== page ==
Climate impasse on terrorism
25 Sep 2017 - 12:26
World leaders have gathered in New York for the United Nations General Assembly and one of the main agenda items has been to take urgent action to combat climate change.
With a recent study by the Pew Research Center establishing the threat of climate change to be as nearly great as the terrorism of Daesh, both the understanding and awareness of the links between climate change and security have increased tremendously. That creates grounds for questioning the relationship between climate change and terrorism.
The United Nations, the EU, the G7 countries as well as an increasing number of states classify climate change as a threat to global and/or national security.
Many academics and national security experts also agree that climate change contributes to an uncertain world where terrorism can thrive.
However, the links between climate change, conflict and fragility are not simple and linear. The increasing impacts of climate change do not automatically lead to more fragility and conflict. Rather, climate change acts as a threat multiplier.
It interacts and converges with other existing risks and pressures in a given context and can increase the likelihood of fragility or violent conflict.
States experiencing fragility or conflict are particularly affected but also seemingly stable states can be overburdened by the combined pressures of climate change, population growth, urbanisation, environmental degradation and rising socio-economic inequalities.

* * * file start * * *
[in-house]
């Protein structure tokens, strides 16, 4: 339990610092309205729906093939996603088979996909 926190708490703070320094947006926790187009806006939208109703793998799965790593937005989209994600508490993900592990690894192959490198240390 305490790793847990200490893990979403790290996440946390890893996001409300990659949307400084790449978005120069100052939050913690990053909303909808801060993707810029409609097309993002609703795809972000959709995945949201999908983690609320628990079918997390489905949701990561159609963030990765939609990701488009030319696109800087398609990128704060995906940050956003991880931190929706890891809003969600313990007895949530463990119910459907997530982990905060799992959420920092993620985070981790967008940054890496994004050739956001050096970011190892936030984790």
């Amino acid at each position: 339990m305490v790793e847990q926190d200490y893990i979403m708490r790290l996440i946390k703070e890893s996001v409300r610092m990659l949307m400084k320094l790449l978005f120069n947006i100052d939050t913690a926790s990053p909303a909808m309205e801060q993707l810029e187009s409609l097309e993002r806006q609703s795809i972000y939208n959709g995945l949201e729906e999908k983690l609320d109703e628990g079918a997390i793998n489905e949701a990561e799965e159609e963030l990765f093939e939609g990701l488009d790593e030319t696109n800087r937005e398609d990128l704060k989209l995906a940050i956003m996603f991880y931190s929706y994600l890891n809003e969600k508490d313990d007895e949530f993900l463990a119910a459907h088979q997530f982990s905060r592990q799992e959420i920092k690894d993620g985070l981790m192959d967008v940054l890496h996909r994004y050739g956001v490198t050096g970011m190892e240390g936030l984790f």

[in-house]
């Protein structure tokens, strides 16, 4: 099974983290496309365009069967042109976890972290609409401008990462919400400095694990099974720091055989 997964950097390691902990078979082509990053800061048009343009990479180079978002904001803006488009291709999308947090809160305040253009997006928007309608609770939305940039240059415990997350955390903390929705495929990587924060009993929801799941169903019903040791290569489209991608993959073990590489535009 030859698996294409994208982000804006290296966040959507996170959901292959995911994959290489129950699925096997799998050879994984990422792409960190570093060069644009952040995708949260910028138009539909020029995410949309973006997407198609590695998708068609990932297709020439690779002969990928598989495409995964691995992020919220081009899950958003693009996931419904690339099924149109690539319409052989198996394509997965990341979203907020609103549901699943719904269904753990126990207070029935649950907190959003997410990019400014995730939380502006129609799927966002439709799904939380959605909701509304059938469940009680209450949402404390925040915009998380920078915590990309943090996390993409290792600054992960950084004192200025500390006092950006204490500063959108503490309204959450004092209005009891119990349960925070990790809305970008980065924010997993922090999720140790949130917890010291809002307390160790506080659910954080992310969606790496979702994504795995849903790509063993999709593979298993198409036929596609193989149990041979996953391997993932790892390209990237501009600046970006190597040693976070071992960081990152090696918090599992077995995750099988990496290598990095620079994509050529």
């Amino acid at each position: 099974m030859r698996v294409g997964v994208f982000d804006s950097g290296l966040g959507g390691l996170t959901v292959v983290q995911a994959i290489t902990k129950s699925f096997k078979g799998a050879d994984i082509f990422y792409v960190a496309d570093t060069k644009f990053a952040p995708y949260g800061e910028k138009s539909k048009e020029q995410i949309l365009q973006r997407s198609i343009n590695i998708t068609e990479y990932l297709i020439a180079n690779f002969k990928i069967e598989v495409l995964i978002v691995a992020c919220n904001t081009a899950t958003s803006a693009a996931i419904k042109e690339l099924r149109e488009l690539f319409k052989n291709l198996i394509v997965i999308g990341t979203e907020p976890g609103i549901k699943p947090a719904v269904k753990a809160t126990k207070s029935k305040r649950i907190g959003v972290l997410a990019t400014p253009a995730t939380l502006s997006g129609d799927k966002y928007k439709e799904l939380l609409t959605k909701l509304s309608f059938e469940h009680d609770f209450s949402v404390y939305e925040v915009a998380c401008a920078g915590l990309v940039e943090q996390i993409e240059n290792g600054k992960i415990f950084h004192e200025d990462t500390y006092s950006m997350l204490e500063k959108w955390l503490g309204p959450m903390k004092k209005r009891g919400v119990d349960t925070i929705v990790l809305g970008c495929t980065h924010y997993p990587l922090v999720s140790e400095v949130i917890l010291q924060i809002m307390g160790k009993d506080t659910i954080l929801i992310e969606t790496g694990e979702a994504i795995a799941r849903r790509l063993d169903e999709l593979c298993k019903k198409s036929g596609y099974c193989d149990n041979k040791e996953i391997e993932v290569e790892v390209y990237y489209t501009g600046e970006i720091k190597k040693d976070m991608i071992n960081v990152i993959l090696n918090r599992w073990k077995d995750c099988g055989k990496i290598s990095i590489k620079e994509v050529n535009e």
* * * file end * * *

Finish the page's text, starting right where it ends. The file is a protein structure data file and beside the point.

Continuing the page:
Since such terrorist organisations as Daesh and Boko Haram have been simultaneously occupying the agenda of the world along with climate change issues, we can observe a considerable increase in the understanding and awareness of the link between climate change and security in recent years.
In the latest report by the UN’s Intergovernmental Panel on Climate Change (ICCP), it is stated that climate change is an increasingly greater threat to human security.
The German Foreign Office has also been discussing how the effects of climate change have contributed to the rise of terrorist groups such as Daesh, Boko Haram, and Al Shabaab.
According to its report, climate change nourishes terrorist acts and strengthens the efforts of terrorist groups such as Daesh and Boko Haram.
It is inevitable that some people are involved in terrorist organisations in an unstable environment where their governments cannot protect their citizens who have to leave behind their lands and their lives due to the changing climate.
In other words, poverty, inequality, and marginalisation resulting from climate change constitute a more fertile ground in terms of human resources for the development and strengthening of terror groups.